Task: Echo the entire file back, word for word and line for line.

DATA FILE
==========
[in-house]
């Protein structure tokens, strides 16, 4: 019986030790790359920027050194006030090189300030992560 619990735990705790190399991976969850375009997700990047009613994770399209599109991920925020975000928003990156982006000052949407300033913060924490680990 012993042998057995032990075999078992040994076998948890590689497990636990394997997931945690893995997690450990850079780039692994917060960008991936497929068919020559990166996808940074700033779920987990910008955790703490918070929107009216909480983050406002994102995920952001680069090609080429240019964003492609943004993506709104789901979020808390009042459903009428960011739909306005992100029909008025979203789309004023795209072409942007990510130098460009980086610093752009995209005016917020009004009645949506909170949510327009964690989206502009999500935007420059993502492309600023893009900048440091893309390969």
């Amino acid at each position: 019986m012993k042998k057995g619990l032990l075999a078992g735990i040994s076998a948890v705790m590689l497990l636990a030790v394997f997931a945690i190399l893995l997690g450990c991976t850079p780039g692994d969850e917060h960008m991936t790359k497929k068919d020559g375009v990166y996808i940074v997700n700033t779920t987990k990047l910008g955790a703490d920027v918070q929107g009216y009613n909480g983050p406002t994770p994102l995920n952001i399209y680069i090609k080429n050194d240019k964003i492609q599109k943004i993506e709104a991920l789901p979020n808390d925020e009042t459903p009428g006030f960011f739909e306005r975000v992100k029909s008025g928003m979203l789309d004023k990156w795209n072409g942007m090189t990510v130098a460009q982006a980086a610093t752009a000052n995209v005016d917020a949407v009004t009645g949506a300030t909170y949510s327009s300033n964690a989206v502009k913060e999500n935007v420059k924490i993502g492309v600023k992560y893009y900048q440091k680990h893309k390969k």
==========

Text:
[in-house]
């Protein structure tokens, strides 16, 4: 019986030790790359920027050194006030090189300030992560 619990735990705790190399991976969850375009997700990047009613994770399209599109991920925020975000928003990156982006000052949407300033913060924490680990 012993042998057995032990075999078992040994076998948890590689497990636990394997997931945690893995997690450990850079780039692994917060960008991936497929068919020559990166996808940074700033779920987990910008955790703490918070929107009216909480983050406002994102995920952001680069090609080429240019964003492609943004993506709104789901979020808390009042459903009428960011739909306005992100029909008025979203789309004023795209072409942007990510130098460009980086610093752009995209005016917020009004009645949506909170949510327009964690989206502009999500935007420059993502492309600023893009900048440091893309390969």
């Amino acid at each position: 019986m012993k042998k057995g619990l032990l075999a078992g735990i040994s076998a948890v705790m590689l497990l636990a030790v394997f997931a945690i190399l893995l997690g450990c991976t850079p780039g692994d969850e917060h960008m991936t790359k497929k068919d020559g375009v990166y996808i940074v997700n700033t779920t987990k990047l910008g955790a703490d920027v918070q929107g009216y009613n909480g983050p406002t994770p994102l995920n952001i399209y680069i090609k080429n050194d240019k964003i492609q599109k943004i993506e709104a991920l789901p979020n808390d925020e009042t459903p009428g006030f960011f739909e306005r975000v992100k029909s008025g928003m979203l789309d004023k990156w795209n072409g942007m090189t990510v130098a460009q982006a980086a610093t752009a000052n995209v005016d917020a949407v009004t009645g949506a300030t909170y949510s327009s300033n964690a989206v502009k913060e999500n935007v420059k924490i993502g492309v600023k992560y893009y900048q440091k680990h893309k390969k």